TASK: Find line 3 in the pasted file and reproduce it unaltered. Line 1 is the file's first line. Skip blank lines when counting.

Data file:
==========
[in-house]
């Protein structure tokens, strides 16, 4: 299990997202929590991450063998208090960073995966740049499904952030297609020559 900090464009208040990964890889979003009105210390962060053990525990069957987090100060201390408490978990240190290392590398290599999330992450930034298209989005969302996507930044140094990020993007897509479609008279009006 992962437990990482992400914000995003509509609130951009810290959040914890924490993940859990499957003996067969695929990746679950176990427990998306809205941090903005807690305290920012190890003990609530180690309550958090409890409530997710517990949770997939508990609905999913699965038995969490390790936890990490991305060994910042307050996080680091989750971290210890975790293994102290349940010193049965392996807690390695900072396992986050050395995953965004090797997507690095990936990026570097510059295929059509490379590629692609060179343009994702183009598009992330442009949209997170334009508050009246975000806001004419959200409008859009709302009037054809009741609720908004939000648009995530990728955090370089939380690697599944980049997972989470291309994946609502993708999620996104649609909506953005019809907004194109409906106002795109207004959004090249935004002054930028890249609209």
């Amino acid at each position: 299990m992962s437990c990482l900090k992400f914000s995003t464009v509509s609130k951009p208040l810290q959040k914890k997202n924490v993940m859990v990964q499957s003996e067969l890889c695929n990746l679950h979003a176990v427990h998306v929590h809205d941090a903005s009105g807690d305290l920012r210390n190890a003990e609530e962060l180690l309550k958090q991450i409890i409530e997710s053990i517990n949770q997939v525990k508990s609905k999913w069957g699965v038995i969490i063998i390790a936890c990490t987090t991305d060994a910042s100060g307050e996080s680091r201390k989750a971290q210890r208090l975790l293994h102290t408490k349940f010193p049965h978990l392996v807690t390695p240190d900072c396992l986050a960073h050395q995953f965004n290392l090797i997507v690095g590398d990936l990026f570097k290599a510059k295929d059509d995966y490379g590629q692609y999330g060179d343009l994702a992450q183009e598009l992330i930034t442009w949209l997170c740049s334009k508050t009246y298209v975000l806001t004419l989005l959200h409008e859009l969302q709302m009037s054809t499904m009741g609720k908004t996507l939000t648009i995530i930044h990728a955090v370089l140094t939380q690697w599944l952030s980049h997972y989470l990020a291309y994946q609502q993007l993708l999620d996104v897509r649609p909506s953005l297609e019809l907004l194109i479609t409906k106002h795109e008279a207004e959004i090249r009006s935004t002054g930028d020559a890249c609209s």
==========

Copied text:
């Amino acid at each position: 299990m992962s437990c990482l900090k992400f914000s995003t464009v509509s609130k951009p208040l810290q959040k914890k997202n924490v993940m859990v990964q499957s003996e067969l890889c695929n990746l679950h979003a176990v427990h998306v929590h809205d941090a903005s009105g807690d305290l920012r210390n190890a003990e609530e962060l180690l309550k958090q991450i409890i409530e997710s053990i517990n949770q997939v525990k508990s609905k999913w069957g699965v038995i969490i063998i390790a936890c990490t987090t991305d060994a910042s100060g307050e996080s680091r201390k989750a971290q210890r208090l975790l293994h102290t408490k349940f010193p049965h978990l392996v807690t390695p240190d900072c396992l986050a960073h050395q995953f965004n290392l090797i997507v690095g590398d990936l990026f570097k290599a510059k295929d059509d995966y490379g590629q692609y999330g060179d343009l994702a992450q183009e598009l992330i930034t442009w949209l997170c740049s334009k508050t009246y298209v975000l806001t004419l989005l959200h409008e859009l969302q709302m009037s054809t499904m009741g609720k908004t996507l939000t648009i995530i930044h990728a955090v370089l140094t939380q690697w599944l952030s980049h997972y989470l990020a291309y994946q609502q993007l993708l999620d996104v897509r649609p909506s953005l297609e019809l907004l194109i479609t409906k106002h795109e008279a207004e959004i090249r009006s935004t002054g930028d020559a890249c609209s």